Hearts & Bones

Gordana Vunjak-Novakovic is at the forefront of regenerative medicine. Can her laboratory-grown body parts really work?

by Adam Piore Published Spring 2012
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“We’re now able to grow a full-size jawbone or cheekbone within three weeks. Doctors say the wait would be worth it, in many cases.” 
-Gordana Vunjak-Novakovic

“Why nature would create a tissue with no ability to repair itself is one of life’s mysteries,” she continues. “The same thing is true of brain, heart, and pancreatic tissue.”

The body parts that biomedical engineers were making progress on were those that, in addition to having some capacity for self-repair, have large surface areas relative to their mass. This was because a thin piece of tissue, once implanted, would be well exposed to the body’s veins and capillaries, increasing the likelihood that it would receive the blood and oxygen it needed. Skin was in this category, as were some tubular structures such as the urethra, trachea, and intestines, as well as the sack-like bladder, which is among the body’s simplest organs. (Today, biomedical engineers have succeeded in growing and implanting in people all of these tissue types, in addition to blood vessels.)

At Columbia, Vunjak-Novakovic continued working on cartilage but shifted her focus to one of the most daunting targets of all: the heart. The fibrous muscle tissues that compose the heart have little capacity for self-repair. Also, it would be difficult to get engineered heart tissue enough blood. “The walls of the heart are quite beefy, nearly a centimeter thick,” says Vunjak-Novakovic. “So any heart tissue we created would need to have its own vascular infrastructure ready to work efficiently as soon as it went into the body.”

But Vunjak-Novakovic decided that it would be worth the effort to create a tissue that could save lives. And she figured that by exploiting the knowledge of Columbia’s physicians, cell biologists, and other engineers, she might at least make some progress. “I decided that a key strength of our laboratory,” she says, “was going to be our openness to collaboration.”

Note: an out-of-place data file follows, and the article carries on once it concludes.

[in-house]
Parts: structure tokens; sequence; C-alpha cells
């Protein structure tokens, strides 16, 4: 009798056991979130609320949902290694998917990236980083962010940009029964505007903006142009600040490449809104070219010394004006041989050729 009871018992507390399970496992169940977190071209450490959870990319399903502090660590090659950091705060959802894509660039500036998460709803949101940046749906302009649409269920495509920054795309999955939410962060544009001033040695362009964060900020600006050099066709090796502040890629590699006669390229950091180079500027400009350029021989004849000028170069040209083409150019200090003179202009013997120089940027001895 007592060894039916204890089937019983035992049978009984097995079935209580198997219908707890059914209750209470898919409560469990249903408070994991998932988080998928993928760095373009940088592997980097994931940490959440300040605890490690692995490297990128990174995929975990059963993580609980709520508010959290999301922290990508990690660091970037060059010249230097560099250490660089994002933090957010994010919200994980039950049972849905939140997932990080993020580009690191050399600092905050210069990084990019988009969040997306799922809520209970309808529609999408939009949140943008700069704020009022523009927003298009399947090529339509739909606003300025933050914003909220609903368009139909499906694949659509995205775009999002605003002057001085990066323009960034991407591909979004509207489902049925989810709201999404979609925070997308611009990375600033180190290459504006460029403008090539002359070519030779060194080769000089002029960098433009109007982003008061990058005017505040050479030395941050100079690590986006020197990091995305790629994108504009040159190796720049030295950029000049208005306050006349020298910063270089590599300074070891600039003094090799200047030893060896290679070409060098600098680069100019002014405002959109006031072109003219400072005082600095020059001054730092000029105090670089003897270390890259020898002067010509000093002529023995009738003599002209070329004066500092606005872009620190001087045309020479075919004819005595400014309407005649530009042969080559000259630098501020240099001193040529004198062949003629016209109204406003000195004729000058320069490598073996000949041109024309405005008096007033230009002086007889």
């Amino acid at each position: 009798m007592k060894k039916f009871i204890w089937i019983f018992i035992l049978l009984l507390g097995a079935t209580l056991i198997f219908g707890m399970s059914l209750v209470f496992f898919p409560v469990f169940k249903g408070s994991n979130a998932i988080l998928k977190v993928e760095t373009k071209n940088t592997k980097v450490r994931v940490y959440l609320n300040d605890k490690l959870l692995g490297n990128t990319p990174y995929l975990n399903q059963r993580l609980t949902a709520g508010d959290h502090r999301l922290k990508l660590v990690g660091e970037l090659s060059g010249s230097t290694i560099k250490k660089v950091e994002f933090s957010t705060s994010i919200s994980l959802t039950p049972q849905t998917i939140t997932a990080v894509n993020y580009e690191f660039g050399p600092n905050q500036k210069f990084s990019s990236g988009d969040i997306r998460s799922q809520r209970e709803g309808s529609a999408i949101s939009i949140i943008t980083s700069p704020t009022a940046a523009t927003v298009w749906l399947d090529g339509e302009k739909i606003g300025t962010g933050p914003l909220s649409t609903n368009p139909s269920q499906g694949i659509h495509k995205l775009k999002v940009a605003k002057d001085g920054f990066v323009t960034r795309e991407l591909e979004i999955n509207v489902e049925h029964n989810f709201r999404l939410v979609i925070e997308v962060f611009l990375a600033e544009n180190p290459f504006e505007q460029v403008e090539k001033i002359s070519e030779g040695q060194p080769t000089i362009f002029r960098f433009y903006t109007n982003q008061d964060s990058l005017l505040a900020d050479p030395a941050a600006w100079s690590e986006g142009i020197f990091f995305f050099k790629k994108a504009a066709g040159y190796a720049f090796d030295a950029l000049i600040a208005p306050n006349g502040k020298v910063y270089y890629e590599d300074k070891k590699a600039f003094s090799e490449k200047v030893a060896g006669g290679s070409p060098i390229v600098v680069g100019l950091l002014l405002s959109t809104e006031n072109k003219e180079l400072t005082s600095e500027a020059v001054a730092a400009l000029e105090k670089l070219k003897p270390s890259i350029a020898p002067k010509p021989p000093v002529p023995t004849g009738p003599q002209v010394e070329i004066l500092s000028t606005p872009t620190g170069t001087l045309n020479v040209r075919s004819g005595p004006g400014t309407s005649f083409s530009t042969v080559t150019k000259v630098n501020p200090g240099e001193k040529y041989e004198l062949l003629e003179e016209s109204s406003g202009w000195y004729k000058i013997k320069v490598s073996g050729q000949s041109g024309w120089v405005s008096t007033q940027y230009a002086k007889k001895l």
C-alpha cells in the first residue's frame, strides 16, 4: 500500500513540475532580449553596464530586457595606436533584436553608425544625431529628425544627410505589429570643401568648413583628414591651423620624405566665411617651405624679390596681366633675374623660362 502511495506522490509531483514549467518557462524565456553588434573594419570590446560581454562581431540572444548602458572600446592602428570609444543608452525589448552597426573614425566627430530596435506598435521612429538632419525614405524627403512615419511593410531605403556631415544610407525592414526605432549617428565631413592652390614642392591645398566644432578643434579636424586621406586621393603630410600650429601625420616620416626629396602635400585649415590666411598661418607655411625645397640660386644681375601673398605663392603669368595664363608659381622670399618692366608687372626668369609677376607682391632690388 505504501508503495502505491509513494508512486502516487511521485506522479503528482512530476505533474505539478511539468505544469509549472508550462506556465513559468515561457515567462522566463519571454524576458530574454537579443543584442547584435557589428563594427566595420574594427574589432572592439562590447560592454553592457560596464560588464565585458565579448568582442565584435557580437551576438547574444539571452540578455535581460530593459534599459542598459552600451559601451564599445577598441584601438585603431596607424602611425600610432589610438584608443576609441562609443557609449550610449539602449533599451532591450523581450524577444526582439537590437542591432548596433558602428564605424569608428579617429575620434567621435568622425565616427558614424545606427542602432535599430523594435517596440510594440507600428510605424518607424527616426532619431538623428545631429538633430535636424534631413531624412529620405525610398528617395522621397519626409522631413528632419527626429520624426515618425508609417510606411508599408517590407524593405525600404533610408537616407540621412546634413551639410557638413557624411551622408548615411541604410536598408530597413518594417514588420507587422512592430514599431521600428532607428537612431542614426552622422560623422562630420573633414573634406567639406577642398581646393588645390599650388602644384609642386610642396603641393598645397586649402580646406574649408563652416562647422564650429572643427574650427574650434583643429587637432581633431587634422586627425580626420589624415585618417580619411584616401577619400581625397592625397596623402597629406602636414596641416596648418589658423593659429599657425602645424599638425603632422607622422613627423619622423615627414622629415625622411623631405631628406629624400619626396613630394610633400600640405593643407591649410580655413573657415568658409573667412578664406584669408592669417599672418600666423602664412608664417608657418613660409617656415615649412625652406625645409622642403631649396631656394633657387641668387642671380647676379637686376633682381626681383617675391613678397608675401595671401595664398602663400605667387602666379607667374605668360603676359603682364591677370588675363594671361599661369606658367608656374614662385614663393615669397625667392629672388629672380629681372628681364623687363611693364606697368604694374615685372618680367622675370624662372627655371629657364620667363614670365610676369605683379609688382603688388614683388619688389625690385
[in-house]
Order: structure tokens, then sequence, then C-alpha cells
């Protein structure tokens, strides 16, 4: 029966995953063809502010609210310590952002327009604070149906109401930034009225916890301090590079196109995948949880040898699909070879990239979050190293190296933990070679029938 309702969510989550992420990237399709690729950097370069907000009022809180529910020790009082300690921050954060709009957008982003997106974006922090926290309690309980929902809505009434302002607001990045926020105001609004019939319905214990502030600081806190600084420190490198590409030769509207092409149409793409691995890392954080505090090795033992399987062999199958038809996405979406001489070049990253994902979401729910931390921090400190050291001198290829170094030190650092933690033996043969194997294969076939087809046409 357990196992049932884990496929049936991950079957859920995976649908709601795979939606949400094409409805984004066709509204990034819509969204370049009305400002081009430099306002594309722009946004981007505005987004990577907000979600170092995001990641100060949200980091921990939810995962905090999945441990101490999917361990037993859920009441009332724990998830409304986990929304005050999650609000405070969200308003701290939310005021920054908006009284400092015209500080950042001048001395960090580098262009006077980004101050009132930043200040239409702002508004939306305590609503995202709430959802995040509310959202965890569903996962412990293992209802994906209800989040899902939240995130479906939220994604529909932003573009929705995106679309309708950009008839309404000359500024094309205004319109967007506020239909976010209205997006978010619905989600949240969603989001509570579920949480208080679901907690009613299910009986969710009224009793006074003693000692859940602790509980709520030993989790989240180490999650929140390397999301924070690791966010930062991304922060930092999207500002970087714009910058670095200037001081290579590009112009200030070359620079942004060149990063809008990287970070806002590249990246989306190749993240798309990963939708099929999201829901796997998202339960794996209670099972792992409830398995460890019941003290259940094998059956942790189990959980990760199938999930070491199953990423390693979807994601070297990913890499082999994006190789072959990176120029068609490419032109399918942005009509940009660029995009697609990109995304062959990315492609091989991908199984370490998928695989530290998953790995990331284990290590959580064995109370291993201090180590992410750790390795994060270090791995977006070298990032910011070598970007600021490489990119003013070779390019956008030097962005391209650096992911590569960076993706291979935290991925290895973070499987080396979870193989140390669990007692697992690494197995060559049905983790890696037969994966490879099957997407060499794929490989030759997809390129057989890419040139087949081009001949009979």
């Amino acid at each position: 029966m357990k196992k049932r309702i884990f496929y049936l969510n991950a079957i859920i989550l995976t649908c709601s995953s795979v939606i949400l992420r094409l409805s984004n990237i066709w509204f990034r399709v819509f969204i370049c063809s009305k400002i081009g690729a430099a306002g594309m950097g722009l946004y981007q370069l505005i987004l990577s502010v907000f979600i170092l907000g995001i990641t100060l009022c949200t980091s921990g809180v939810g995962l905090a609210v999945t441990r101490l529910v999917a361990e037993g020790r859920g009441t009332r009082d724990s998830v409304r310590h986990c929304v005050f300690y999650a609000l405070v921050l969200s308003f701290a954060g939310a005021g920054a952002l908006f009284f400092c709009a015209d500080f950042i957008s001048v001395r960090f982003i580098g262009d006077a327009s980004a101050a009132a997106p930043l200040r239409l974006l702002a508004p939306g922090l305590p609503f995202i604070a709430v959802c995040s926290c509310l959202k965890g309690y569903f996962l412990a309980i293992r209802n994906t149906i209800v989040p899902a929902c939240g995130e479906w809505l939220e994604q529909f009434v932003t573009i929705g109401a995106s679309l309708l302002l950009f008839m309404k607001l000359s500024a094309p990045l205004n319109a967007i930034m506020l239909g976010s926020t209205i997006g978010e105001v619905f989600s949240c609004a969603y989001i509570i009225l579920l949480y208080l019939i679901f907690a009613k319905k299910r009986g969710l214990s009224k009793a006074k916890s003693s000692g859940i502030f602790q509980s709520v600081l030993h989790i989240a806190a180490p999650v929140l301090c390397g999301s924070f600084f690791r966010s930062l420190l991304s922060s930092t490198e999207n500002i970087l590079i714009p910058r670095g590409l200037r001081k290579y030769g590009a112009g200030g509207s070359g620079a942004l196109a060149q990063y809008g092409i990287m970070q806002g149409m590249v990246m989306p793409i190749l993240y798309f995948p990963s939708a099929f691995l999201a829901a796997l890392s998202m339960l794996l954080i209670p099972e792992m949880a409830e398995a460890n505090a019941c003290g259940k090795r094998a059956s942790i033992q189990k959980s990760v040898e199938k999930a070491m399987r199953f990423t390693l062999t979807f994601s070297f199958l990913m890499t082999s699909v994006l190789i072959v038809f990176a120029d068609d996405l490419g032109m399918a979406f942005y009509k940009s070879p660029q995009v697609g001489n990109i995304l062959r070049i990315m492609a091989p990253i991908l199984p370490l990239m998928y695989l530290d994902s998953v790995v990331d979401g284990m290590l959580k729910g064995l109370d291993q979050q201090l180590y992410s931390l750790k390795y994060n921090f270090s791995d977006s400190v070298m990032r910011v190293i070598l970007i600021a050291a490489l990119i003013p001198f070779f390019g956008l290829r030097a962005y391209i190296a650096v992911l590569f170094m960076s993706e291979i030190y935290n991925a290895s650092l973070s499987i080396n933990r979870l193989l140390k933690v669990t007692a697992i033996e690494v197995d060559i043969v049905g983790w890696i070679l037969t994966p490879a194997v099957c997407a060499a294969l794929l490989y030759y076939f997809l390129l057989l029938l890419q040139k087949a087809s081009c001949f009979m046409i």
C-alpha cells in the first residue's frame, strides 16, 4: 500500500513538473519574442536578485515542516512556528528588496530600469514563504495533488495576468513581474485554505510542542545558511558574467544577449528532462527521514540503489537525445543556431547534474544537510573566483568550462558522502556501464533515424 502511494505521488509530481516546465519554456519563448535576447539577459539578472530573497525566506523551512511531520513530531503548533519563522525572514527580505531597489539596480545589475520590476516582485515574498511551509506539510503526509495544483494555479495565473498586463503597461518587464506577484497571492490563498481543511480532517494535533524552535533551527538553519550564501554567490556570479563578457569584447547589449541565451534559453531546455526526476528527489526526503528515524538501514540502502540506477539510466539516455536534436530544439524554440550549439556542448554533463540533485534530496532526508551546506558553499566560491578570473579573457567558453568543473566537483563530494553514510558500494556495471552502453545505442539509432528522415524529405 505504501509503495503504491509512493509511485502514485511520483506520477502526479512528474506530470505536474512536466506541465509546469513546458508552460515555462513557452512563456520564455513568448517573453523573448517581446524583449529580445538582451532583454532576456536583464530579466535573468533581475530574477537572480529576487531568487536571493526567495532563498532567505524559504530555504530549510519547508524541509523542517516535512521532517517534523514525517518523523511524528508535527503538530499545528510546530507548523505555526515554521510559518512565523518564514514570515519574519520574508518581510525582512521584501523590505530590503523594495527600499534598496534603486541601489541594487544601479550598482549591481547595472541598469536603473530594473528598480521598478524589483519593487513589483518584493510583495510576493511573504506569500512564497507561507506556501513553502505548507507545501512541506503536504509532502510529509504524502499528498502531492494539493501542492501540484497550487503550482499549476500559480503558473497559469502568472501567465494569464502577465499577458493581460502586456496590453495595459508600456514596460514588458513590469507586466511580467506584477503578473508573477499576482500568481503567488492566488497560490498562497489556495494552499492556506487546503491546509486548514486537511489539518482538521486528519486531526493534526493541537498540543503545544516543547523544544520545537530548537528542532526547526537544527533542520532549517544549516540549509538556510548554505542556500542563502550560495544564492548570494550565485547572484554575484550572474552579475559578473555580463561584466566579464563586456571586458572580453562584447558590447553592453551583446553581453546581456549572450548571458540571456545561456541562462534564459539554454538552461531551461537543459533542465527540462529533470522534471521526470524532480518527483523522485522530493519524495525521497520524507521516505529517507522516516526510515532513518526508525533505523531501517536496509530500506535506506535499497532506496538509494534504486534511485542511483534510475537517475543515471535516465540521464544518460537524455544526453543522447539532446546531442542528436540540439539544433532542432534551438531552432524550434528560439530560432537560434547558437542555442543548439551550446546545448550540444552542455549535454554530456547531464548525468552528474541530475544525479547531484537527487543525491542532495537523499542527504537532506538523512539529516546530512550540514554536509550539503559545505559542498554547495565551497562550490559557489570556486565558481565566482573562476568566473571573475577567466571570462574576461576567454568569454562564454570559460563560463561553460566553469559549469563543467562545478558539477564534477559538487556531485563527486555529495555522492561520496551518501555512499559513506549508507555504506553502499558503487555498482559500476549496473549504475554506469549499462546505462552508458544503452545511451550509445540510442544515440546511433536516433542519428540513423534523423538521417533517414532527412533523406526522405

Among the first Columbia physicians who showed interest in her work was the cardiologist Warren Sherman. In 2001, he was one of the first clinicians ever to inject stem cells into a person’s heart as a way of facilitating the organ’s recovery. He did this a few days after his patient had suffered a heart attack, aiming the stem cells straight into the region of the heart that had been deprived of blood and oxygen. His goal was to help the damaged muscle grow back. A large-scale clinical trial later showed that the treatment was beneficial, reducing the chances of subsequent cardiac episodes.

This procedure had shortcomings, however. “The stem cells you shoot in there don’t have good survival rates,” Sherman says. “If you inject two hundred million cells, you might get 5 percent of them to start growing as muscle.”

Sherman hoped that Vunjak-Novakovic might create new tissue in physically intact strips that could be applied, like living Band-Aids, to the damaged parts of the heart. He’d heard that a few years before showing up at Columbia, Vunjak-Novakovic had discovered that stem cells are more likely to turn into heart cells if they get zapped with electricity in the laboratory.

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